Canadian landlord given $12,000 fine for wearing shoes while showing Muslim couple’s apartment to new tenant


John Alabi
John Alabi
By: Alexis Bell  WorldWideWeirdNews.com

(Scroll down for video) A Christian landlord is reaching out to the public to help fight his unfair fine for offending a Muslim couple who was renting his apartment.

53-year-old John Alabi, who owns a rental property in Toronto, Canada, was ordered to pay a fine of $12,000 by the Ontario Human Rights Tribunal for religious discrimination.

The court found Alabi guilty because he did not take his shoes off when he entered his apartment that he rented to a Muslim Couple.

The tenants were planning to move out of their rental home, and Alabi gave them 24-hour notice as required by law that he would be showing the apartment to a potential new tenant.

The Muslim couple replied to him by text message that he should not to come while they were praying, and he agreed.

However, when they stopped answering their text messages, he showed the apartment. Alabi showed his rental apartment to the new tenant.

When he reached the makeshift “prayer room,” the couple asked Alabi to remove his shoes, but he declined.

The Muslim tenants reportedly waited eight months before filing their complaint with the human rights tribunal, where they receive free representation.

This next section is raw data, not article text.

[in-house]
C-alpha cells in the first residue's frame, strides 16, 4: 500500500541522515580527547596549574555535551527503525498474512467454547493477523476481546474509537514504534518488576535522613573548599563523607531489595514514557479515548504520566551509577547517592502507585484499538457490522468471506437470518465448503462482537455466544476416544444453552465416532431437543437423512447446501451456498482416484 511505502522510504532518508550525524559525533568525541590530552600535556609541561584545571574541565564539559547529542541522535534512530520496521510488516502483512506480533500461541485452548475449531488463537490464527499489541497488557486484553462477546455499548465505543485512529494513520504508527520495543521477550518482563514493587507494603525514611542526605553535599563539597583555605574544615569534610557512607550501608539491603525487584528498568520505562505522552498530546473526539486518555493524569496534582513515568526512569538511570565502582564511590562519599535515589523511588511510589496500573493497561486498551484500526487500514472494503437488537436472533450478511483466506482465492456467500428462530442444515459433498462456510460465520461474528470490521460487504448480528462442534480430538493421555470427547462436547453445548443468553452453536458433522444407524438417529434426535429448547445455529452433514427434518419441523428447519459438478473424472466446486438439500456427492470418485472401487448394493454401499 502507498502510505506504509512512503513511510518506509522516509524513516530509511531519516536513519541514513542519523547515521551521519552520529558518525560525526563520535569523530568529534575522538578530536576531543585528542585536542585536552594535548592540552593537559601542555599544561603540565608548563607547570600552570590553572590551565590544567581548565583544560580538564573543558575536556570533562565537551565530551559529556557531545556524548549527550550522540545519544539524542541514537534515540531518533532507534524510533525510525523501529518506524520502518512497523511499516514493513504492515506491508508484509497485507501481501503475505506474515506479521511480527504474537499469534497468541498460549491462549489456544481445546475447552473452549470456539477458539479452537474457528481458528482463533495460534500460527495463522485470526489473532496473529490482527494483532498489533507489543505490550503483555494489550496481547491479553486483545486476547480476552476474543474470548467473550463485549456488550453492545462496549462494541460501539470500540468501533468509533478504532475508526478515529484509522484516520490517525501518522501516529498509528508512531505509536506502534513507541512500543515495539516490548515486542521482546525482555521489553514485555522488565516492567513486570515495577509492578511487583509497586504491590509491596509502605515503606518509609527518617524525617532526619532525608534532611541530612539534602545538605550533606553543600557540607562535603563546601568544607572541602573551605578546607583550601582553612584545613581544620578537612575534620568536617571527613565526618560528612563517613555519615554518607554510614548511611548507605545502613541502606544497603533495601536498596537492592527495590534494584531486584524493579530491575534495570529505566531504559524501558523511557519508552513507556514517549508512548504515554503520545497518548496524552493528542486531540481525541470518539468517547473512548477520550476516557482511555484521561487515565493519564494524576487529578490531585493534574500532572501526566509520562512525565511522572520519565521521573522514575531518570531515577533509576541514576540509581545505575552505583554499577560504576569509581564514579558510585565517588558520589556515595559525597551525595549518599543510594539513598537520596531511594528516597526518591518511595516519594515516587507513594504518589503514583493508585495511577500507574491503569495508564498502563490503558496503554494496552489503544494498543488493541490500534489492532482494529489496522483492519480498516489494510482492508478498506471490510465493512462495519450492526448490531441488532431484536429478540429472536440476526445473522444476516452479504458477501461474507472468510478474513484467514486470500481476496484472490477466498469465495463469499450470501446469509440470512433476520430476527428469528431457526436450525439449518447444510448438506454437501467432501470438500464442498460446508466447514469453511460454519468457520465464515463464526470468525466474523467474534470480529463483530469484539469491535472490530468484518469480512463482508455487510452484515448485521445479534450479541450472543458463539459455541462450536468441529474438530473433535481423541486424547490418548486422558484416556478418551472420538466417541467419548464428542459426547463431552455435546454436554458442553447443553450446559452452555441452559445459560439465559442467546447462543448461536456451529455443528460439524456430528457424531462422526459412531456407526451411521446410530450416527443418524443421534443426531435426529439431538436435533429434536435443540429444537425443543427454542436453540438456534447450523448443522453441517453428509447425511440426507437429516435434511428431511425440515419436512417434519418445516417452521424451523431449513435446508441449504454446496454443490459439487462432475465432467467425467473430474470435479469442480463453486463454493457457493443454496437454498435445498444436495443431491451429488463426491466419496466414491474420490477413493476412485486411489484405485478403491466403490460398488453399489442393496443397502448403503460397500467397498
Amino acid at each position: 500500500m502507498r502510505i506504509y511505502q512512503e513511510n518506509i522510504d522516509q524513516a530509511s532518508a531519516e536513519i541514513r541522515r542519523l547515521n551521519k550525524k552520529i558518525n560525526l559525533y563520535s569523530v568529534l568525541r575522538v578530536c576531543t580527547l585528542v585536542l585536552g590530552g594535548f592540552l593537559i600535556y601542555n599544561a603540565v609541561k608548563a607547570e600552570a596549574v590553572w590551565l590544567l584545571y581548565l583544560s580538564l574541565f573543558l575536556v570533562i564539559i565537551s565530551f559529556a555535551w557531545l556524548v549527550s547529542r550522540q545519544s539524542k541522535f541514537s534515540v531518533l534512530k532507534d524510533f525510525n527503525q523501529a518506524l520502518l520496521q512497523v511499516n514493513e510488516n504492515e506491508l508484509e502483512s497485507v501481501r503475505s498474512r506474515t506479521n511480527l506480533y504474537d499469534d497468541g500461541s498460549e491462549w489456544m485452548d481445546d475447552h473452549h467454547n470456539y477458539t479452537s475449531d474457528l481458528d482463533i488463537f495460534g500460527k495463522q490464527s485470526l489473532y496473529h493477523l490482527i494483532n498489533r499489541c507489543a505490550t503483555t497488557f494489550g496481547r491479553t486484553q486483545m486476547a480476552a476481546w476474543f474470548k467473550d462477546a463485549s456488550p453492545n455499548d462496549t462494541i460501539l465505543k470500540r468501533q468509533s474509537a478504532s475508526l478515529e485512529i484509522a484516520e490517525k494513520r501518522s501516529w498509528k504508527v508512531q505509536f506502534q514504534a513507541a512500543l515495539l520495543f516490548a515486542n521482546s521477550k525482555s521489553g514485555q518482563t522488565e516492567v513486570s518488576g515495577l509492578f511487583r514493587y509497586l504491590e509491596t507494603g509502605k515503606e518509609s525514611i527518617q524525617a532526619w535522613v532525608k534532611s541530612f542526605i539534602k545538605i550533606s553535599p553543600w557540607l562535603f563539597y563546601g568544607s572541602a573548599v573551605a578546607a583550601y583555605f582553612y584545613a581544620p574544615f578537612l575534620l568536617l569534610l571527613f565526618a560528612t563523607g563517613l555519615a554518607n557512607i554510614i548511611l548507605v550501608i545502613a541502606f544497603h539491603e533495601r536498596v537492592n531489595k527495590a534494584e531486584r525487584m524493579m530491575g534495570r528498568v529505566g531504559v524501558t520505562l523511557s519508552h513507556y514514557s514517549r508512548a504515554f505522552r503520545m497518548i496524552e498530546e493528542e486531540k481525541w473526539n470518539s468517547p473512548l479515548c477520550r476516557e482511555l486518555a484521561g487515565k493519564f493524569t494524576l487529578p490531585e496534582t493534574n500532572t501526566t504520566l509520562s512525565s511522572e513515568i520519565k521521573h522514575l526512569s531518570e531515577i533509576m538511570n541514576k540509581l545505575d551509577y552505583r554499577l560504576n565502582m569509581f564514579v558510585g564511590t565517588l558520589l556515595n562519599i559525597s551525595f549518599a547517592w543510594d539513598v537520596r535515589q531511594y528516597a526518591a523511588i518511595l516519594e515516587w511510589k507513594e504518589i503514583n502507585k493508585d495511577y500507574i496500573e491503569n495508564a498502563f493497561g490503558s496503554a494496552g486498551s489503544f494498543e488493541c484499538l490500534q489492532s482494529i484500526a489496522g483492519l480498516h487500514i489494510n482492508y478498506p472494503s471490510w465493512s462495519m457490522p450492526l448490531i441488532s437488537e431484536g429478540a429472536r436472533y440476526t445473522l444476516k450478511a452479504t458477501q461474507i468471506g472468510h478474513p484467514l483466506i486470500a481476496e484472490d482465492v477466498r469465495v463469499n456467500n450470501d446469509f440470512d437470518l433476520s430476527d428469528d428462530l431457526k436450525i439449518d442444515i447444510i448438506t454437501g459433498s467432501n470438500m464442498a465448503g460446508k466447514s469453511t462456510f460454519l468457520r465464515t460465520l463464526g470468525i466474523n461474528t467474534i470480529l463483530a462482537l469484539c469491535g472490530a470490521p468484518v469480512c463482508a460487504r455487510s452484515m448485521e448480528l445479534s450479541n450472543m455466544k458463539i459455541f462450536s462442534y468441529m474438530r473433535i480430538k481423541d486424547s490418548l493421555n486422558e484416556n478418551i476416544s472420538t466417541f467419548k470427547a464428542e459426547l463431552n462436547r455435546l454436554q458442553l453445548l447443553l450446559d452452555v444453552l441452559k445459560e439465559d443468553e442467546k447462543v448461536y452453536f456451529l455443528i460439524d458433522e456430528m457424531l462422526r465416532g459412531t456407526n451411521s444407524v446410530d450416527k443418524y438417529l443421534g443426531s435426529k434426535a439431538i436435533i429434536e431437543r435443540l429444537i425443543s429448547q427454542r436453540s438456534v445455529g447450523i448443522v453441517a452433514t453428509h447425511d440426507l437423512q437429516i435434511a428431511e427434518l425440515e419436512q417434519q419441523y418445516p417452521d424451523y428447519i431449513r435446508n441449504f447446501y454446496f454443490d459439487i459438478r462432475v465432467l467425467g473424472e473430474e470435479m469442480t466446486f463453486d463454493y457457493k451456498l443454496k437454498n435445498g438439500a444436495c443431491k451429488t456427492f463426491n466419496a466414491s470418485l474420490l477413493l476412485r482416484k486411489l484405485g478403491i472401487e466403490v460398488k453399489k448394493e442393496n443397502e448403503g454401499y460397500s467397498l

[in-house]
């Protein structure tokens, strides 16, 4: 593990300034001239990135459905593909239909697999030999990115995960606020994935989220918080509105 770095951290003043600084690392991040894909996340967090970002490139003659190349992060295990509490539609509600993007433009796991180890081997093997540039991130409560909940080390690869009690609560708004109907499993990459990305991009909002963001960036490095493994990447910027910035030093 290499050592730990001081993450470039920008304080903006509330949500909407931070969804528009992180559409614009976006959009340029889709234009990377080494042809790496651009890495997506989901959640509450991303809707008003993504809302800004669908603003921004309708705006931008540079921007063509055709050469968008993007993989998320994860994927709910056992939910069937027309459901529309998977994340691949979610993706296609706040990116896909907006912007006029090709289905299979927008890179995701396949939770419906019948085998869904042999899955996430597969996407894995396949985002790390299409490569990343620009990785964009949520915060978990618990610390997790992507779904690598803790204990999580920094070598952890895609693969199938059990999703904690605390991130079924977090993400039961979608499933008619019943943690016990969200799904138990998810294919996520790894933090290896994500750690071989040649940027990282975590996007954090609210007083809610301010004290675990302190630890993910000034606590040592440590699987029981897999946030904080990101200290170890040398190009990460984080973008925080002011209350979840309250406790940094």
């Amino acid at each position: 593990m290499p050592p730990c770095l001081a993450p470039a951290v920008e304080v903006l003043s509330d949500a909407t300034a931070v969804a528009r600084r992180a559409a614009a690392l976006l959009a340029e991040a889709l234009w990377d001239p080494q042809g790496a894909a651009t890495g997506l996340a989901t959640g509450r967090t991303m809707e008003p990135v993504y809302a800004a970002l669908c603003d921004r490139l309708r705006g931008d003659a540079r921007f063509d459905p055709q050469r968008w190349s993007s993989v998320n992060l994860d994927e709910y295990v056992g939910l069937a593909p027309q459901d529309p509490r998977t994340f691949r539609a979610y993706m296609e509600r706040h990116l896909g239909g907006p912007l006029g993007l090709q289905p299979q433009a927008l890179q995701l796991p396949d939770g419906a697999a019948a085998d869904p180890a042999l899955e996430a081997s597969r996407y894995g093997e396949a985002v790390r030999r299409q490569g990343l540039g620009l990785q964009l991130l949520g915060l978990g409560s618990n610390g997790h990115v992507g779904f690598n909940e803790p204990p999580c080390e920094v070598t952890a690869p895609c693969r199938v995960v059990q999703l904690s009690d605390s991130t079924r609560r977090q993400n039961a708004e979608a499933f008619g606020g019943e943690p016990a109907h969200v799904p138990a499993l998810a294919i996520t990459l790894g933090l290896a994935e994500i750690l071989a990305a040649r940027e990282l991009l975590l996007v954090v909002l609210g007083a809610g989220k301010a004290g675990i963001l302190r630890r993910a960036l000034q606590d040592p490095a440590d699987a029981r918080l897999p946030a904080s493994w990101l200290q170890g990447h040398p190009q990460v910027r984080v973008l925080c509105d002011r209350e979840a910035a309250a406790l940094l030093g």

The court accepted their argument that they were harassed by Alabi and that he failed in his duty to accommodate their religious needs. They ordered Alabi to pay the couple $6,000 to each of them.

The reporter called the fine a Jizya tax.

Alabi said that he does not have the money to pay the $12,000 fine. He must also take a course on Human Rights in Rental Housing.

He reached out to Faith Goldy, a Rebel News Service reporter, who made his story public and asked people for help by starting a crowdfunding campaign for Alabi.

However, the reporter said that supporters expressed that they do not want to help pay the fine. Instead, they want their donations to be used to fight the fine.


Alabi, who came to Canada 22 years ago from Nigeria, said that the two year long legal battle has left him “shattered and broken.”

However, after seeing the outpouring of love and financial support from supporters, he is willing to go back to court and fight for his rights.


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